This year’s NZ Climate Change Centre conference, to be held at Te Papa in Wellington next month, focusses on sea level rise, and how communities can adapt to the inevitable encroachment of the ocean. The organisers have laid on some excellent speakers, include Aussie oceanographer and sea level expert John Church, as well as many directly involved with the issues raised by sea level rise in New Zealand. The conference programme aims to:
- Present the latest science of sea-level rise associated with climate change, including the role of polar ice-sheet melt
- Present a synthesis of recent projections for sea-level rise and discuss the uncertainties associated with these projections
- Identify anticipated impacts on New Zealand coastal environment and infrastructure resulting from climate change
- Discuss whether adaptive risk management for adapting to sea-level rise will be adequate given the ranges projected and their uncertainties
- Stimulate discussion of how end-users can manage present and future coastal issues and how social and bio-physical scientists, central and local government, and infrastructure operators can work together with communities to build resilient systems
- Describe approaches that have been taken to planning coastal futures, which take into account community and resource-user needs underpinned by plausible climate change projections, adaptive approaches to manage uncertainties, and sound approaches to developing coastal policies.
Sounds like a very worthwhile couple of days. It’ll be interesting to hear what the “synthesis of recent projections for sea-level rise” suggests we’re in for, so if any HT readers are planning to attend, I’d be very happy to carry some conference reports.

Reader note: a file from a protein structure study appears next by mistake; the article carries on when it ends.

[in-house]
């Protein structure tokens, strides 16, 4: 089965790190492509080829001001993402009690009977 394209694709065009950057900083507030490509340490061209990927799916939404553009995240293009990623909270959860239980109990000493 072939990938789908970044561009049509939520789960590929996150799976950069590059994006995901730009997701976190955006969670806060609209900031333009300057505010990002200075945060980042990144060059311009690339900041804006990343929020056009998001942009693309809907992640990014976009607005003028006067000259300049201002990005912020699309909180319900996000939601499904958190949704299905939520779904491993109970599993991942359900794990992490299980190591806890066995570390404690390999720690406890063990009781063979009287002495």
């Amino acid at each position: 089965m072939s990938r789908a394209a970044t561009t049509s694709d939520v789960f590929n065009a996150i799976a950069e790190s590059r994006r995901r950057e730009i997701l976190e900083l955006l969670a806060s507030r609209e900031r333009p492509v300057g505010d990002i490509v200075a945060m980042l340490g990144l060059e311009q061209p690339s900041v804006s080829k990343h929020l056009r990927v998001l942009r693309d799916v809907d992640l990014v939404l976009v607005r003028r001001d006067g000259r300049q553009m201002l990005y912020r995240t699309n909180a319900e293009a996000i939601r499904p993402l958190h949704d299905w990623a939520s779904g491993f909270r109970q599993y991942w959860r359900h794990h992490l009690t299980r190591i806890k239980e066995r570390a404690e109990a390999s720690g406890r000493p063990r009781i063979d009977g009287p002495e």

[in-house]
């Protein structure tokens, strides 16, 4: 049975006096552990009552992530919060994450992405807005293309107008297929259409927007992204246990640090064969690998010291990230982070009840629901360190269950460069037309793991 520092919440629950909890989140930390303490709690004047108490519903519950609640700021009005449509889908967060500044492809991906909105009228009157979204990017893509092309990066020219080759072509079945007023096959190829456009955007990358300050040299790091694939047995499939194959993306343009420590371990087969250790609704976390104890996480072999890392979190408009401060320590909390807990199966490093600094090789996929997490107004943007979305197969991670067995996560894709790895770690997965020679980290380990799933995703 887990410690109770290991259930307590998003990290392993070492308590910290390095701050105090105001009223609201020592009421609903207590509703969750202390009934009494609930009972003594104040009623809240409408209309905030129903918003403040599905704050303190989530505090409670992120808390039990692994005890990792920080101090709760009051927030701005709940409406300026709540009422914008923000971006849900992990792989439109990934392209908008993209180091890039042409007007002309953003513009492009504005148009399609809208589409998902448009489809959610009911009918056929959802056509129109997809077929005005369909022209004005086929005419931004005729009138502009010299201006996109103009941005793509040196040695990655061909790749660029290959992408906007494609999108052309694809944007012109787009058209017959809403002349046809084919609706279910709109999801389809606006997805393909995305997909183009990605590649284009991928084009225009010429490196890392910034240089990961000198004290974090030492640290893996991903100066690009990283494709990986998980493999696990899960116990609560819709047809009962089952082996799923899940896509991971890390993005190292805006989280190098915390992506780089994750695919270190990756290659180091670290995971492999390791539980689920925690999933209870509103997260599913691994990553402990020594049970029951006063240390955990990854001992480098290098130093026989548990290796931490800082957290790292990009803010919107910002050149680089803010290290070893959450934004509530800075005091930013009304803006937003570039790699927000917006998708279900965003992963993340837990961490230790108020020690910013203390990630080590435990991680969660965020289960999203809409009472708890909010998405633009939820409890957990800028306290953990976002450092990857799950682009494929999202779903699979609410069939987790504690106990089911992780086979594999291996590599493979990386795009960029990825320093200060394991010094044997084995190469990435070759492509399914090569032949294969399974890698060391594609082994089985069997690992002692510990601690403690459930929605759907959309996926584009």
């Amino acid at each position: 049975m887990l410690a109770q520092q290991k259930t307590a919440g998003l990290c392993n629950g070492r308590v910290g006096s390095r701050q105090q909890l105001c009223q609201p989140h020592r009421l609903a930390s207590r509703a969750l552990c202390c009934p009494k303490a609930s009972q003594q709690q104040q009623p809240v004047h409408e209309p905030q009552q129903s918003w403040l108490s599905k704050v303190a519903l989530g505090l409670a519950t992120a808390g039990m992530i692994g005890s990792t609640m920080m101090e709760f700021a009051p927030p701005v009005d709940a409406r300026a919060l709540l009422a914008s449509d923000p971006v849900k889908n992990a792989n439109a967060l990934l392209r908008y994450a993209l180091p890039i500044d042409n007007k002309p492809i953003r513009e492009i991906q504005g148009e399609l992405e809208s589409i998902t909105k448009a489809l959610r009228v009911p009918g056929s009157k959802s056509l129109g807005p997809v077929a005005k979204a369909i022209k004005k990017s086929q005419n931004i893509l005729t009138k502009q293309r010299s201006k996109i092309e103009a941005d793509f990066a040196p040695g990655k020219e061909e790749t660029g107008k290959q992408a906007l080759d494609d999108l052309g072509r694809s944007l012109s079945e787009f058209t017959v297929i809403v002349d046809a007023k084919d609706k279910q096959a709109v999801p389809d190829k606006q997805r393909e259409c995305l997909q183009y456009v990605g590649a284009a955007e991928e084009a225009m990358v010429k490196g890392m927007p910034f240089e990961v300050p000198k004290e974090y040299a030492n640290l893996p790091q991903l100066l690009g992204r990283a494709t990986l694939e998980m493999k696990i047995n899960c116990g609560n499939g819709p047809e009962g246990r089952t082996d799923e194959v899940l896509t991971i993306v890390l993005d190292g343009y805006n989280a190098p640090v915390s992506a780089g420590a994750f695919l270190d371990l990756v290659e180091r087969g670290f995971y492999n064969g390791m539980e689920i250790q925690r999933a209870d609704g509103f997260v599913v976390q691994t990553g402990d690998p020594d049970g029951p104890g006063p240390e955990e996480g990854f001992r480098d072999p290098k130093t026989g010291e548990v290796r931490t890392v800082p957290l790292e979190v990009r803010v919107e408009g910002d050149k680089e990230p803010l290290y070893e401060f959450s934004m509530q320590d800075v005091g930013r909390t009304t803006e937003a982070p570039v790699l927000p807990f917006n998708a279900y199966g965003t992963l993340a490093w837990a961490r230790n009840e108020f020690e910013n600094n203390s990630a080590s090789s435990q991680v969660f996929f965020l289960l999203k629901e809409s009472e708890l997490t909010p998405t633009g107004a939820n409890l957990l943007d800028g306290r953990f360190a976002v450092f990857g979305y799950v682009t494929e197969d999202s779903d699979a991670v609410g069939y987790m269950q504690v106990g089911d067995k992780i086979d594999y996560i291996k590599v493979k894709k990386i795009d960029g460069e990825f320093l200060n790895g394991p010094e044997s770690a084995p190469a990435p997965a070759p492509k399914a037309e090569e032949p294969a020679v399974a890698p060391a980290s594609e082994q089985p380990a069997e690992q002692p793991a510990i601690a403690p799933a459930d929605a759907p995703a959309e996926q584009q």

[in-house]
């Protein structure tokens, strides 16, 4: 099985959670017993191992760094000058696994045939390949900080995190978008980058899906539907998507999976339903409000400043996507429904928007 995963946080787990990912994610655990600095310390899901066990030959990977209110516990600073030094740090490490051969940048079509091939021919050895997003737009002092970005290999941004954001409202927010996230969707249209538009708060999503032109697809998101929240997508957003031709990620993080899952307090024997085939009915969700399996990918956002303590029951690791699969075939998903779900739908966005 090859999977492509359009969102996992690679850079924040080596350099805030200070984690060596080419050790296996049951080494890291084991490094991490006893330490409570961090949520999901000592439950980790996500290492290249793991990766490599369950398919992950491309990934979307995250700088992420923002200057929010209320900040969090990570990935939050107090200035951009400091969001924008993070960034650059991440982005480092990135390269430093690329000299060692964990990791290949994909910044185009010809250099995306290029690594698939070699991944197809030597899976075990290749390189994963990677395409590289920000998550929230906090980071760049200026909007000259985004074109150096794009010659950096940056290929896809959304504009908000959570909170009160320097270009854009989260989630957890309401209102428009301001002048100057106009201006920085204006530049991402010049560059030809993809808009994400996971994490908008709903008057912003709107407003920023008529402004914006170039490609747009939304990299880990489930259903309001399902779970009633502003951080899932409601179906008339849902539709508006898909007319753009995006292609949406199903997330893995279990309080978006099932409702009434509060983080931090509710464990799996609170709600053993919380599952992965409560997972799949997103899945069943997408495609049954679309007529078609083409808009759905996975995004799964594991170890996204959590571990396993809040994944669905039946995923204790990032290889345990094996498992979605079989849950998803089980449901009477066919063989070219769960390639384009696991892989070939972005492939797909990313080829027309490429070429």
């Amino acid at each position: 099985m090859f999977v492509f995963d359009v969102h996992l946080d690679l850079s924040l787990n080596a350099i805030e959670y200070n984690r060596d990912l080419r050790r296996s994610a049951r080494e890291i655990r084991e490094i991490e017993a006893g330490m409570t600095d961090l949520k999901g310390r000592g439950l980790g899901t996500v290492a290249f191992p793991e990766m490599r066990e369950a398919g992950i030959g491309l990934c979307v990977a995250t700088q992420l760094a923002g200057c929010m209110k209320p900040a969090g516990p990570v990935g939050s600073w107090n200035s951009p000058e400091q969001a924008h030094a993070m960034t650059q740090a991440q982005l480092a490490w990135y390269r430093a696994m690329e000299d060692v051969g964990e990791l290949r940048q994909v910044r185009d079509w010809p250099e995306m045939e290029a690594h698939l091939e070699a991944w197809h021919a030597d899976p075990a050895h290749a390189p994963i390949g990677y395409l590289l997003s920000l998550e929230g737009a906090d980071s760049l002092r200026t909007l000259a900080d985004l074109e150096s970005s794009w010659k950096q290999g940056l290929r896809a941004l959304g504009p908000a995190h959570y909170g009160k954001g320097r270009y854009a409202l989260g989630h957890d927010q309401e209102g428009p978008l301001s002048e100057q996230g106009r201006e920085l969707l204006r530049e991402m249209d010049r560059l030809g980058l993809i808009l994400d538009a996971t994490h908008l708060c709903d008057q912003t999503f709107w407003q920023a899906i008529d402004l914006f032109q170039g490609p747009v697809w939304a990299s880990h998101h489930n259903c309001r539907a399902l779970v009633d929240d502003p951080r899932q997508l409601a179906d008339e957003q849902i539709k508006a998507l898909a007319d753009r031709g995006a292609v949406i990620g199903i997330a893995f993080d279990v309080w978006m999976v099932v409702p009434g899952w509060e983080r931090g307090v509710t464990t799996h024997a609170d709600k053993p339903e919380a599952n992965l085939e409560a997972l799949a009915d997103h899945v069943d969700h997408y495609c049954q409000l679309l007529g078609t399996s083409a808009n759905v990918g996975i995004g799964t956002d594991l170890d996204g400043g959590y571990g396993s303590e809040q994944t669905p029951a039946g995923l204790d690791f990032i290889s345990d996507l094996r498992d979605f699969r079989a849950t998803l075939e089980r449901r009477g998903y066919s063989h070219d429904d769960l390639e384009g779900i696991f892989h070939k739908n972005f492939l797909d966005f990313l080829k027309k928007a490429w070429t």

For what it’s worth, in my view two numbers and one uncomfortable fact are of prime importance. We’re committed to warming, and therefore to sea level rise. The peak level of atmospheric CO2 that we reach (unless we can cut it very quickly after the peak by active carbon removal) will set the final quantum of sea level rise the planet will experience. The latest paleoclimate evidence suggests that current CO2 levels are putting us on course for an eventual 20 metres of sea level rise. Pick your final CO2 concentration, and calibrate against times past. At 300 ppm in the last interglacial, sea level was 6 metres higher than present.
The consequence of where we end up on the atmospheric carbon scale is a long term inevitable and uncomfortable commitment to continuously increasing sea level. It might be enough for some purposes to consider only a metre or two over the the next century, but if you’re planning to rebuild a city, perhaps you should look a little further ahead. Fascinating discussions are in store in Wellington, I confidently predict…